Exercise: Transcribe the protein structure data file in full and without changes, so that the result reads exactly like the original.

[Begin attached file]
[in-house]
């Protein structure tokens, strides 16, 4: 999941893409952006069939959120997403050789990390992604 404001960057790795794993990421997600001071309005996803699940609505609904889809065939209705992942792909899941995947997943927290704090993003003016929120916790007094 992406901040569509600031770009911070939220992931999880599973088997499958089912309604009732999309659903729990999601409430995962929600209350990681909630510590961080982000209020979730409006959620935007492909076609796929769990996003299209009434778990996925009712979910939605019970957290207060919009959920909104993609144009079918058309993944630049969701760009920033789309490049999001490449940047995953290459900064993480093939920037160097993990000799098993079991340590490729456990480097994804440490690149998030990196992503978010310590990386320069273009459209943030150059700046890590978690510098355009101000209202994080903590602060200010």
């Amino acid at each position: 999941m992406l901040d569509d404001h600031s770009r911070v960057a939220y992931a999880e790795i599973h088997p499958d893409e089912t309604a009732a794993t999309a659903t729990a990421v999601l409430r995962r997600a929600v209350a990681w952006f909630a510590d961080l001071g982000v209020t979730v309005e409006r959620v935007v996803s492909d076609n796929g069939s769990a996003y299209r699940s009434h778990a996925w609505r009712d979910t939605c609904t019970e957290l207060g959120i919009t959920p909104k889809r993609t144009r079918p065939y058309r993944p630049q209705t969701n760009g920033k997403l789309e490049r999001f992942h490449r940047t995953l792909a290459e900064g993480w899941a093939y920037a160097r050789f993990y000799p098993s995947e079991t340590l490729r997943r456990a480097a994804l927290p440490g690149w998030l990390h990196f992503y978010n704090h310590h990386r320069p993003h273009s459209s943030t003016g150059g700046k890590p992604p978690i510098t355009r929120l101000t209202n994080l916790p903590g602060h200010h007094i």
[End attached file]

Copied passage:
[in-house]
């Protein structure tokens, strides 16, 4: 999941893409952006069939959120997403050789990390992604 404001960057790795794993990421997600001071309005996803699940609505609904889809065939209705992942792909899941995947997943927290704090993003003016929120916790007094 992406901040569509600031770009911070939220992931999880599973088997499958089912309604009732999309659903729990999601409430995962929600209350990681909630510590961080982000209020979730409006959620935007492909076609796929769990996003299209009434778990996925009712979910939605019970957290207060919009959920909104993609144009079918058309993944630049969701760009920033789309490049999001490449940047995953290459900064993480093939920037160097993990000799098993079991340590490729456990480097994804440490690149998030990196992503978010310590990386320069273009459209943030150059700046890590978690510098355009101000209202994080903590602060200010």
């Amino acid at each position: 999941m992406l901040d569509d404001h600031s770009r911070v960057a939220y992931a999880e790795i599973h088997p499958d893409e089912t309604a009732a794993t999309a659903t729990a990421v999601l409430r995962r997600a929600v209350a990681w952006f909630a510590d961080l001071g982000v209020t979730v309005e409006r959620v935007v996803s492909d076609n796929g069939s769990a996003y299209r699940s009434h778990a996925w609505r009712d979910t939605c609904t019970e957290l207060g959120i919009t959920p909104k889809r993609t144009r079918p065939y058309r993944p630049q209705t969701n760009g920033k997403l789309e490049r999001f992942h490449r940047t995953l792909a290459e900064g993480w899941a093939y920037a160097r050789f993990y000799p098993s995947e079991t340590l490729r997943r456990a480097a994804l927290p440490g690149w998030l990390h990196f992503y978010n704090h310590h990386r320069p993003h273009s459209s943030t003016g150059g700046k890590p992604p978690i510098t355009r929120l101000t209202n994080l916790p903590g602060h200010h007094i």